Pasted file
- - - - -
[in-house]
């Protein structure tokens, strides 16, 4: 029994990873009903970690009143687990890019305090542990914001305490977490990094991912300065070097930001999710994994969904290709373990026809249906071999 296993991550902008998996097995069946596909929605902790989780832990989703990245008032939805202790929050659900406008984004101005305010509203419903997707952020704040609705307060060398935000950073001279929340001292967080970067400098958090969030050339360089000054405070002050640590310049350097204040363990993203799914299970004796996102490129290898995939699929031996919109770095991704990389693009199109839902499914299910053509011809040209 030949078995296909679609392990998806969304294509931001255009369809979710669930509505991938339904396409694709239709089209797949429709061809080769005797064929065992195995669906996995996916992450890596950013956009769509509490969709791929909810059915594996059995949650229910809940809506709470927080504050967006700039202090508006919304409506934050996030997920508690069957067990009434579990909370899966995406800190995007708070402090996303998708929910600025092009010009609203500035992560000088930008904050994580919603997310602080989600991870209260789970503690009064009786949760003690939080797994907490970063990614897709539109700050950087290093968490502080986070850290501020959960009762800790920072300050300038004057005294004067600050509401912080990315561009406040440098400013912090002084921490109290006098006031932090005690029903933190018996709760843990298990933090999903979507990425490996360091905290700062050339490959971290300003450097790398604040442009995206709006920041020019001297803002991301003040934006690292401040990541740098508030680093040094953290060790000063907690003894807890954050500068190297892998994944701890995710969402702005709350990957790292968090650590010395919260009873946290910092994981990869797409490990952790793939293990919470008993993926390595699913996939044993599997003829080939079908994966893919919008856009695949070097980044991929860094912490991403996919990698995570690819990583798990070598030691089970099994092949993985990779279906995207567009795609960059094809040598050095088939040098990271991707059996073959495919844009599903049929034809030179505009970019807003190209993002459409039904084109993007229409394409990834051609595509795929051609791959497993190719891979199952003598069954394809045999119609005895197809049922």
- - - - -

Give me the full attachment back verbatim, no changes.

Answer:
[in-house]
């Protein structure tokens, strides 16, 4: 029994990873009903970690009143687990890019305090542990914001305490977490990094991912300065070097930001999710994994969904290709373990026809249906071999 296993991550902008998996097995069946596909929605902790989780832990989703990245008032939805202790929050659900406008984004101005305010509203419903997707952020704040609705307060060398935000950073001279929340001292967080970067400098958090969030050339360089000054405070002050640590310049350097204040363990993203799914299970004796996102490129290898995939699929031996919109770095991704990389693009199109839902499914299910053509011809040209 030949078995296909679609392990998806969304294509931001255009369809979710669930509505991938339904396409694709239709089209797949429709061809080769005797064929065992195995669906996995996916992450890596950013956009769509509490969709791929909810059915594996059995949650229910809940809506709470927080504050967006700039202090508006919304409506934050996030997920508690069957067990009434579990909370899966995406800190995007708070402090996303998708929910600025092009010009609203500035992560000088930008904050994580919603997310602080989600991870209260789970503690009064009786949760003690939080797994907490970063990614897709539109700050950087290093968490502080986070850290501020959960009762800790920072300050300038004057005294004067600050509401912080990315561009406040440098400013912090002084921490109290006098006031932090005690029903933190018996709760843990298990933090999903979507990425490996360091905290700062050339490959971290300003450097790398604040442009995206709006920041020019001297803002991301003040934006690292401040990541740098508030680093040094953290060790000063907690003894807890954050500068190297892998994944701890995710969402702005709350990957790292968090650590010395919260009873946290910092994981990869797409490990952790793939293990919470008993993926390595699913996939044993599997003829080939079908994966893919919008856009695949070097980044991929860094912490991403996919990698995570690819990583798990070598030691089970099994092949993985990779279906995207567009795609960059094809040598050095088939040098990271991707059996073959495919844009599903049929034809030179505009970019807003190209993002459409039904084109993007229409394409990834051609595509795929051609791959497993190719891979199952003598069954394809045999119609005895197809049922």